I’m just going to warn everyone in advance that I am about to get all kinds of sentimental up in here. If you have a low tolerance for that kind of thing, probably best to move right along.
So I have already made reference at least once to the place I love best in the world. In truth, it wasn’t a particular place, but rather a collection of people who would gather every year for a specific purpose. During the years I was associated with it, it was actually held in three different locations.
It was a camp.
Specifically, it was a camp for children and families affected by HIV/AIDS. The only requirement for attendance (which was free) was that someone in the family had to be affected in some way by the disease. Perhaps it was a parent. Perhaps it was an uninfected child whose parents had died of the disease, now living with aunts or uncles. The details varied a lot. But whatever the way the family was affected, everyone within that family was welcome to come along.
The families almost all came from the New York City metro area. I started volunteering during residency. (At that time, my residency program supplied two residents per camp session. Over the years, that association lapsed.) The beginning of my time there was right on the cusp of when HIV was an invariably fatal diagnosis and when it became a manageable chronic condition. It was my job as part of the medical staff to administer medications to the kids during the week. For that week, at least, the parents or caregivers could relax and know that their children’s medications were being taken care of by medical professionals. They could all be campers, just like at any other summer camp.
I loved it immediately.
Irrespective of the somber reason everyone was there, it was easily the most joyful place I had (or have) ever been. The whole point of being there was to give a group of people who often faced terrible struggles for 51 weeks one week of pure, unadulterated fun and love. Many of the families lived in isolation and fear, daring to tell nobody their diagnosis. For one week they were surrounded by people who knew what their lives were like, in a place where they could share their stories without judgment. (It was in that setting, with social workers and mental health professionals on hand, that many parents opted to disclose to their children for the first time that they themselves were HIV positive.)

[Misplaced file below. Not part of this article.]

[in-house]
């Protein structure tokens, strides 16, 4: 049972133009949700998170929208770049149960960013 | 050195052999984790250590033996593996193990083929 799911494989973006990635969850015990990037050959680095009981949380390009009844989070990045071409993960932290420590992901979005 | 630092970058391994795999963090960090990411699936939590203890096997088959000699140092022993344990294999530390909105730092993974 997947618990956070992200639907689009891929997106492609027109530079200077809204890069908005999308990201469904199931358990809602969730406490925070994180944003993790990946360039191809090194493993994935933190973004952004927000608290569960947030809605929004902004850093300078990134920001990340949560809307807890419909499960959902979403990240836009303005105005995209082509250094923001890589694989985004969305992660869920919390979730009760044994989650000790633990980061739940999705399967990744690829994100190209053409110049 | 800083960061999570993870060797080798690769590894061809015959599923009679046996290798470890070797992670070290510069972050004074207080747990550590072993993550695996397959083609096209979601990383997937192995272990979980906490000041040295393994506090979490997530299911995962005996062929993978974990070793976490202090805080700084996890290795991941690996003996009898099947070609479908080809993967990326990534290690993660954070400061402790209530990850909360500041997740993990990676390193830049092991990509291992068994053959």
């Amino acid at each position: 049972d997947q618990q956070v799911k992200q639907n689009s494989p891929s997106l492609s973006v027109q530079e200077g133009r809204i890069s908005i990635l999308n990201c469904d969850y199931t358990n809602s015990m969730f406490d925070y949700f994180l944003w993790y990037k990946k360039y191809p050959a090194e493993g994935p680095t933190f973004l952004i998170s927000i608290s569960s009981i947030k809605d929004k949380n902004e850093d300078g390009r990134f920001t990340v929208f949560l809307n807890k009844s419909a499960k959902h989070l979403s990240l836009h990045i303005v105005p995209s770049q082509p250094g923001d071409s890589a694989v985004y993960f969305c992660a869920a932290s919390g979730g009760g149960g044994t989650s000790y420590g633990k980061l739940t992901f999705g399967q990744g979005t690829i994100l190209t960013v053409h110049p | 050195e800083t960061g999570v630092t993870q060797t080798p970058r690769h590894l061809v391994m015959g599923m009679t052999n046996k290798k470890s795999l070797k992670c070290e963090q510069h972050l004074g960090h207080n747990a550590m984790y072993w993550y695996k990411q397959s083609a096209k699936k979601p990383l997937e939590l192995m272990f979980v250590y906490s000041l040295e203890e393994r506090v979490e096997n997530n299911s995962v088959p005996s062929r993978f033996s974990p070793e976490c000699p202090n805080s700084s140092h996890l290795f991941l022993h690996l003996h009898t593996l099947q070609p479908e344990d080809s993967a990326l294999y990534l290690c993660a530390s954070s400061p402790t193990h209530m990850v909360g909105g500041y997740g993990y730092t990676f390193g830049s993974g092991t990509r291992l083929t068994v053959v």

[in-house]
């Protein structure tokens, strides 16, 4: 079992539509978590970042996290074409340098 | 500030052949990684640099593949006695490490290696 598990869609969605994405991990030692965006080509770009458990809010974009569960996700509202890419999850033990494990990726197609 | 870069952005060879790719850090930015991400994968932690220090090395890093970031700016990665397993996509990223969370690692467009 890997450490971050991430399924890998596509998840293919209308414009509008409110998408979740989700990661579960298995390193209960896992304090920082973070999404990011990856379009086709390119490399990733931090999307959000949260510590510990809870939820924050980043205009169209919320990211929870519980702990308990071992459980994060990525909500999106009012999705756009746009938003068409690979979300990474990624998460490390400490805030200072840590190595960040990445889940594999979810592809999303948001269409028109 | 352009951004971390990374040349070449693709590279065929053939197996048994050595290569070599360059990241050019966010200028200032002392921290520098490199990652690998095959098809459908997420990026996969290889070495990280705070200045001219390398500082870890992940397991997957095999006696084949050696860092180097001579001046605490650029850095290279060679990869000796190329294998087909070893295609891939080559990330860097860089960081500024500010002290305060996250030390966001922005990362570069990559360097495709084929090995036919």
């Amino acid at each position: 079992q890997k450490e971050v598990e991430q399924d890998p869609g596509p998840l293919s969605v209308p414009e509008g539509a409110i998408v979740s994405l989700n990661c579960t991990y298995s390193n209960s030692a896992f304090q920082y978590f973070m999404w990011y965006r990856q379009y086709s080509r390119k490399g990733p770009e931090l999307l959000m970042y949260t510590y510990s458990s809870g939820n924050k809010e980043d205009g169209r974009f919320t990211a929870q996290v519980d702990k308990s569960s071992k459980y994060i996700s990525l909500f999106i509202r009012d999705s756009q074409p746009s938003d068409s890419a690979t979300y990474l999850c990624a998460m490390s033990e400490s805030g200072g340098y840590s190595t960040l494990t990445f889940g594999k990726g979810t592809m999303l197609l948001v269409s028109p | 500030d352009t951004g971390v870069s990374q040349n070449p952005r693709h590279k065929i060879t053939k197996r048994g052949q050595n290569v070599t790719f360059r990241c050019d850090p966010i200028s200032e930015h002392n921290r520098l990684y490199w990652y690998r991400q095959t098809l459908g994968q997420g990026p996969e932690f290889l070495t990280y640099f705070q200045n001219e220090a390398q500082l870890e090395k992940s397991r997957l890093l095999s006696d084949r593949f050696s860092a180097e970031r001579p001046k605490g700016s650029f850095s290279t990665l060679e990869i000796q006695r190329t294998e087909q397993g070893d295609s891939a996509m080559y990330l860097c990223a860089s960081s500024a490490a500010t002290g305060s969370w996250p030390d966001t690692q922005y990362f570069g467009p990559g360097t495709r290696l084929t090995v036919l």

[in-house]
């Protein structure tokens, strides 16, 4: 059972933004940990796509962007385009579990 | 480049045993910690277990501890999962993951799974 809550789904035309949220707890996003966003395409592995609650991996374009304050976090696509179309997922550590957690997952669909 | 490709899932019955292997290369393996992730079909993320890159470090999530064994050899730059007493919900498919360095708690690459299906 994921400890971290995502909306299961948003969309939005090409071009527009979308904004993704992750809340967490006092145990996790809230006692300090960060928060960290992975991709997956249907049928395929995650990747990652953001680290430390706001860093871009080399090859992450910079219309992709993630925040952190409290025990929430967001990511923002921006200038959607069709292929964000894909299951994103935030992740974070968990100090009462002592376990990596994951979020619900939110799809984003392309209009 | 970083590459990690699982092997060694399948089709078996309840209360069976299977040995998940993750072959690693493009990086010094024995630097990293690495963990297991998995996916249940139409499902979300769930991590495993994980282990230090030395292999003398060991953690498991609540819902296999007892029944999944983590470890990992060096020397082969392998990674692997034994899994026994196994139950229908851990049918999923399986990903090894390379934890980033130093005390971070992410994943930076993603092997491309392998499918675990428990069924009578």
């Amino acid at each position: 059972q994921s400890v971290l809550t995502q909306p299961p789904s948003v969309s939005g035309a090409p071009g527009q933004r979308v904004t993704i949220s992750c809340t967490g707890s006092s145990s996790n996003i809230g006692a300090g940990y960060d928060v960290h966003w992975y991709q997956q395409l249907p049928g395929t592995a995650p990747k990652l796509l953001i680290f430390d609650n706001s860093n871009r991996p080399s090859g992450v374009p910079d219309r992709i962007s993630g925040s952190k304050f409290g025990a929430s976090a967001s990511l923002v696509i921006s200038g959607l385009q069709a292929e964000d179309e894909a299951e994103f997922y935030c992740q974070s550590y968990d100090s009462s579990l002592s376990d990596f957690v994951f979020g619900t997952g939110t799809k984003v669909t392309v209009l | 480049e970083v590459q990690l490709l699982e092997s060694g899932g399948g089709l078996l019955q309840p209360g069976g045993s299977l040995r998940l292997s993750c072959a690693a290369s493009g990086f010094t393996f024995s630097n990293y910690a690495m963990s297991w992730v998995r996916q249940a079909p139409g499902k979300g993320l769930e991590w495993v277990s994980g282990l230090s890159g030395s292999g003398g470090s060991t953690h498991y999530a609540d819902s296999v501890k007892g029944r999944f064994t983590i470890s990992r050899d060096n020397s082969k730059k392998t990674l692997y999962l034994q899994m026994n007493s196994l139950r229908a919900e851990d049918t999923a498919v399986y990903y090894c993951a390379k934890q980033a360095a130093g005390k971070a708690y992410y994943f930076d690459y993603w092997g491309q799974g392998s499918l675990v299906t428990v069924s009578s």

It was the best week of my life, year after year. For a handful of days I could be as nutty and loud and ridiculous as I wanted, all in the service of joy. For a handful of days, I was surrounded by people whose sole concern was the happiness of others. Like any human endeavor, there were flaws and conflicts and problems here and there, but they were dwarfed by the good will and compassion that informed the entire enterprise.
I loved it so much that, before signing contracts for two different jobs I took after residency, I stipulated that I needed that summer week off guaranteed.
And then life happened, and one year it just simply wasn’t possible to go. To say that I was deeply bummed out when camp week rolled around would be an understatement. But I survived, and was able to go back again the next year. But then life kept happening, and a couple of years ago the Better Half (who had begun to join me and formed a bond with the camp in his own right) and I decided we could no longer work camp into our summers.
But still we gave financial support, and still our love for the place endured. As did so many of the friendships we had formed there, with people we had come to love like family.
Yesterday an email was sent out to volunteers and supporters of the camp that it would no longer go forward. Funding has been harder and harder to come by, and it is simply no longer a sustainable program. The camp won’t be happening again this summer, or ever after that.
I cannot say that I was surprised by the news. It has been a long time in coming.
But still, it was something wonderful that I loved, and now it is gone. Like a magical city in a glass, I would have loved to somehow preserve all that made it lovely and special and precious forever. But that is not how life goes, and so it remains for us who loved it to preserve it as best we can in memory. If there is some kind of afterlife in which I am allowed to bring a few cherished glimmers of the one I have lived, I will wrap that place in the tissue paper of my soul and hold onto it for eternity.
In all the world, it was the place I loved best.
So, tell me about somewhere beautiful.